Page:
2012 Trafficking in Persons Report - Kiribati
|Publisher||United States Department of State|
|Publication Date||19 June 2012|
|Cite as||United States Department of State, 2012 Trafficking in Persons Report - Kiribati, 19 June 2012, available at: http://www.refworld.org/docid/4fe30cba48.html [accessed 2 March 2015]|
|Disclaimer||This is not a UNHCR publication. UNHCR is not responsible for, nor does it necessarily endorse, its content. Any views expressed are solely those of the author or publisher and do not necessarily reflect those of UNHCR, the United Nations or its Member States.|
KIRIBATI (Tier 2)
Kiribati is a source country for girls subjected to sex trafficking within the country. Crew members on foreign fishing vessels in Kiribati or in its territorial waters around Tarawa and Kiritimati Island allegedly exploit prostituted children, some reportedly as young as 14, in local hotels and aboard their vessels. Local I-Kiribati, sometimes family members of potential victims, but also hotel and bar workers or owners of small boats, may facilitate trafficking by transporting underage girls to the boats for the purpose of prostitution or by failing to intervene in the situation. The girls generally received cash, food, alcohol, or goods in exchange for sexual services. Women and girls who frequent bars and foreign fishing vessels are collectively referred to by the term ainen matawa and are stigmatized in I-Kiribati society.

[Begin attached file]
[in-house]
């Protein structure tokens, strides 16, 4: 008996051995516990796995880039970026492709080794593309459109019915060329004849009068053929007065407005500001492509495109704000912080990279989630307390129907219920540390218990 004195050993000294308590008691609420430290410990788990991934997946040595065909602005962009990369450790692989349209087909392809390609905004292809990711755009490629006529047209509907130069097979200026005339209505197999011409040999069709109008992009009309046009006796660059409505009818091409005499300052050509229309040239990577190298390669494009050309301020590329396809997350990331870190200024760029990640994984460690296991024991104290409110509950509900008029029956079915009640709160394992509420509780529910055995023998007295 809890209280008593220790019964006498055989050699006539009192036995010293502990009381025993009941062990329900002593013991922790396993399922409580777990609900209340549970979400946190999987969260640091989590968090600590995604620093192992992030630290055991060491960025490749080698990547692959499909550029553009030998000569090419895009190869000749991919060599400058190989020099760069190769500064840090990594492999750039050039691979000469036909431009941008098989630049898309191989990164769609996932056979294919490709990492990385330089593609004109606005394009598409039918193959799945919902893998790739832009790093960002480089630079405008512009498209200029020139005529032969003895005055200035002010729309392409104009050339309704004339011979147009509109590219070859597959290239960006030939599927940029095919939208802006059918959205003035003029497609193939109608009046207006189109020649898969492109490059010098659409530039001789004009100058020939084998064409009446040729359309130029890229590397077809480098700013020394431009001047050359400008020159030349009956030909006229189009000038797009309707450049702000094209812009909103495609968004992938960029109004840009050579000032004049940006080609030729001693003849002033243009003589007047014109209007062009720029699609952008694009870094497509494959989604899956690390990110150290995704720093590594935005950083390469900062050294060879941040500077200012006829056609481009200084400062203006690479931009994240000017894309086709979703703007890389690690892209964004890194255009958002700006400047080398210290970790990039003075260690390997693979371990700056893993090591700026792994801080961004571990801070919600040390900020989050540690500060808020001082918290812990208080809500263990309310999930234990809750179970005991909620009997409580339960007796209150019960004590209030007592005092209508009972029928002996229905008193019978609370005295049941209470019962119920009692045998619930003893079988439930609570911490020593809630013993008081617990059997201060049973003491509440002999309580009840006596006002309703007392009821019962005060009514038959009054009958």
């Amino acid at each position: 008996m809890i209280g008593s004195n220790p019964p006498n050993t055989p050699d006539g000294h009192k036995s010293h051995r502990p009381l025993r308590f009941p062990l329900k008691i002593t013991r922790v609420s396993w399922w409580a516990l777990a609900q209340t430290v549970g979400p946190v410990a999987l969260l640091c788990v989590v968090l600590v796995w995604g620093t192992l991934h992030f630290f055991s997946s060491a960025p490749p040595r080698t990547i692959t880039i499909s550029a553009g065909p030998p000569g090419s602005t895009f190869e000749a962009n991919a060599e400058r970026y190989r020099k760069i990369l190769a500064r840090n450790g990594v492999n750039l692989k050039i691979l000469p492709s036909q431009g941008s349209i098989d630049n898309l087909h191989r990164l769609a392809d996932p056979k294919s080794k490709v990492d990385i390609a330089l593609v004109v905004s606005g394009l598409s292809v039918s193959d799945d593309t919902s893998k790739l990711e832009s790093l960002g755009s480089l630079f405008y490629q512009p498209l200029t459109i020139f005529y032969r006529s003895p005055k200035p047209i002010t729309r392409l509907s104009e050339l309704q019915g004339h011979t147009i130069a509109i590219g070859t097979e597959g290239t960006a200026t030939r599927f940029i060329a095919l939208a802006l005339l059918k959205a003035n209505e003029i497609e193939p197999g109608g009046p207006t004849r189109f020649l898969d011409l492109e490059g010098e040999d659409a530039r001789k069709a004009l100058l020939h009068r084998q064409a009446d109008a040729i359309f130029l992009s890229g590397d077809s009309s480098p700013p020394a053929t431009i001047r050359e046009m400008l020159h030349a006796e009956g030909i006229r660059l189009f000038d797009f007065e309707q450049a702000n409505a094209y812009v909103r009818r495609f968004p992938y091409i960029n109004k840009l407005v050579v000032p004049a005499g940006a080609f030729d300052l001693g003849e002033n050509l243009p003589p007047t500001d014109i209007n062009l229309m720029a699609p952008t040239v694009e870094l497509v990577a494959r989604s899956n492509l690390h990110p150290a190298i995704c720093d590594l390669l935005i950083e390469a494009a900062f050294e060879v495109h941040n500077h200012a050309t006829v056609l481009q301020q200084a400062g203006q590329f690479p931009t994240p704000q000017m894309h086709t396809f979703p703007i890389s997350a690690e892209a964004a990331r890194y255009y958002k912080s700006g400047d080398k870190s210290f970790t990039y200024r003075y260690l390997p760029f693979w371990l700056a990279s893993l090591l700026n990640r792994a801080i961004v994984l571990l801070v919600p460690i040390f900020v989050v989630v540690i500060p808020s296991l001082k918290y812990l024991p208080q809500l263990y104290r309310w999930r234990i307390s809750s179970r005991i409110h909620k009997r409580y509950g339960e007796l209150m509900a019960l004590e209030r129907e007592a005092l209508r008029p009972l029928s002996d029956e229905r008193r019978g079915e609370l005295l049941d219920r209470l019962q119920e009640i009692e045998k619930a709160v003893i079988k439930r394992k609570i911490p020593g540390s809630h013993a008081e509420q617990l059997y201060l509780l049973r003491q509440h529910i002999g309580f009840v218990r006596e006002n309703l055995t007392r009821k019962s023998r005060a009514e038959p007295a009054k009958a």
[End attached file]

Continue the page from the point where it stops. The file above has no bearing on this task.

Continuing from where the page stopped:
The Government of Kiribati does not fully comply with the minimum standards for the elimination of trafficking; however, it is making significant efforts to do so. During the year, government officials acknowledged the existence of child sex trafficking and expressed their commitment to combating the crime. Although the government did not initiate any criminal prosecutions against traffickers, it cited three captains of foreign fishing vessels found harboring unauthorized I-Kirbati persons – some of whom may have been trafficking victims – aboard their boats. The government did not employ policies to proactively identify trafficking victims among the ainen matawa population. The government's anti-trafficking activities were organized around thwarting the activities of ainen matawa and did not adequately prioritize protecting victims or prosecuting and punishing those who exploit or facilitate the commercial sexual exploitation of children.